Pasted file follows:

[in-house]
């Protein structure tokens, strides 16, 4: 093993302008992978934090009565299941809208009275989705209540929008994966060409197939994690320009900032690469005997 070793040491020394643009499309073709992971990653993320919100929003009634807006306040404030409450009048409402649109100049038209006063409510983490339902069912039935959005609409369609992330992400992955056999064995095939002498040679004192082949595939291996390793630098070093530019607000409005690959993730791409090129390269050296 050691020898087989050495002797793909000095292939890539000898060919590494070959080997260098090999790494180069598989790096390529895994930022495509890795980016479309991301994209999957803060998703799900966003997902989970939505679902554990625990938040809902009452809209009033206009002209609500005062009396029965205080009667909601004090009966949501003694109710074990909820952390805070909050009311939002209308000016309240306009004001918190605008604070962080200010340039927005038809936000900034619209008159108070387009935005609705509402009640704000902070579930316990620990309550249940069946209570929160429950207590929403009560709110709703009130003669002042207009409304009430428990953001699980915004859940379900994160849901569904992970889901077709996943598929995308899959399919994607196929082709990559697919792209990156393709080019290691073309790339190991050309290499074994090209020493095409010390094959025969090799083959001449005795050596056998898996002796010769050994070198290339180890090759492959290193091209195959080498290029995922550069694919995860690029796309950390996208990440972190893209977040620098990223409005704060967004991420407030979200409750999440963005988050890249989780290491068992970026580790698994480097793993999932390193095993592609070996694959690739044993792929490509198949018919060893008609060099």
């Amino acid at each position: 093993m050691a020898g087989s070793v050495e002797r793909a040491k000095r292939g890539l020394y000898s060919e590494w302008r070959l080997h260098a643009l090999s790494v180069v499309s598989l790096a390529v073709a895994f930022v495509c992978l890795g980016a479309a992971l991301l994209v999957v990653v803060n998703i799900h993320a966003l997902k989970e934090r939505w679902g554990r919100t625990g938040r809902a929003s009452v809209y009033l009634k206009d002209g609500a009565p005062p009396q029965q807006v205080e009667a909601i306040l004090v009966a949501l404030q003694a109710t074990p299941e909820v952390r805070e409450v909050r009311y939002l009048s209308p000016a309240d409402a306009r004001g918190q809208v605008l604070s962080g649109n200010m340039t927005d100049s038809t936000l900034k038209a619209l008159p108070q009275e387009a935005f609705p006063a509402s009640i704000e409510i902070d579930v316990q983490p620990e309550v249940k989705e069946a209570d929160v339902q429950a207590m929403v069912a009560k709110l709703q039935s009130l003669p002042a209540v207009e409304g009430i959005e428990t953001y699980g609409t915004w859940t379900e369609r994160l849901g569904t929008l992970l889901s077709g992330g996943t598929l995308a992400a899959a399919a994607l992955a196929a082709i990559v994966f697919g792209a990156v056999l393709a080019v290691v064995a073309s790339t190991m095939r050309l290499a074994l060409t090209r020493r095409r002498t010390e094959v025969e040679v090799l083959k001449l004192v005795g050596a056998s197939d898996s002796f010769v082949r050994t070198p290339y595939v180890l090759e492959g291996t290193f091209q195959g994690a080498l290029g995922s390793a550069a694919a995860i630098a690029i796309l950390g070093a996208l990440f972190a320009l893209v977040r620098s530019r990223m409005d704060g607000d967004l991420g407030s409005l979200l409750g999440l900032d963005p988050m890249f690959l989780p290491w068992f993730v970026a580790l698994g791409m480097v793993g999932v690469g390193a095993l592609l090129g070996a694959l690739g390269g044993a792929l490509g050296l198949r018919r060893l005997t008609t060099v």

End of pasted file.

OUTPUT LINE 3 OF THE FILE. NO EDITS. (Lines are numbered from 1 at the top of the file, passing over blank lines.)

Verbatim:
């Amino acid at each position: 093993m050691a020898g087989s070793v050495e002797r793909a040491k000095r292939g890539l020394y000898s060919e590494w302008r070959l080997h260098a643009l090999s790494v180069v499309s598989l790096a390529v073709a895994f930022v495509c992978l890795g980016a479309a992971l991301l994209v999957v990653v803060n998703i799900h993320a966003l997902k989970e934090r939505w679902g554990r919100t625990g938040r809902a929003s009452v809209y009033l009634k206009d002209g609500a009565p005062p009396q029965q807006v205080e009667a909601i306040l004090v009966a949501l404030q003694a109710t074990p299941e909820v952390r805070e409450v909050r009311y939002l009048s209308p000016a309240d409402a306009r004001g918190q809208v605008l604070s962080g649109n200010m340039t927005d100049s038809t936000l900034k038209a619209l008159p108070q009275e387009a935005f609705p006063a509402s009640i704000e409510i902070d579930v316990q983490p620990e309550v249940k989705e069946a209570d929160v339902q429950a207590m929403v069912a009560k709110l709703q039935s009130l003669p002042a209540v207009e409304g009430i959005e428990t953001y699980g609409t915004w859940t379900e369609r994160l849901g569904t929008l992970l889901s077709g992330g996943t598929l995308a992400a899959a399919a994607l992955a196929a082709i990559v994966f697919g792209a990156v056999l393709a080019v290691v064995a073309s790339t190991m095939r050309l290499a074994l060409t090209r020493r095409r002498t010390e094959v025969e040679v090799l083959k001449l004192v005795g050596a056998s197939d898996s002796f010769v082949r050994t070198p290339y595939v180890l090759e492959g291996t290193f091209q195959g994690a080498l290029g995922s390793a550069a694919a995860i630098a690029i796309l950390g070093a996208l990440f972190a320009l893209v977040r620098s530019r990223m409005d704060g607000d967004l991420g407030s409005l979200l409750g999440l900032d963005p988050m890249f690959l989780p290491w068992f993730v970026a580790l698994g791409m480097v793993g999932v690469g390193a095993l592609l090129g070996a694959l690739g390269g044993a792929l490509g050296l198949r018919r060893l005997t008609t060099v």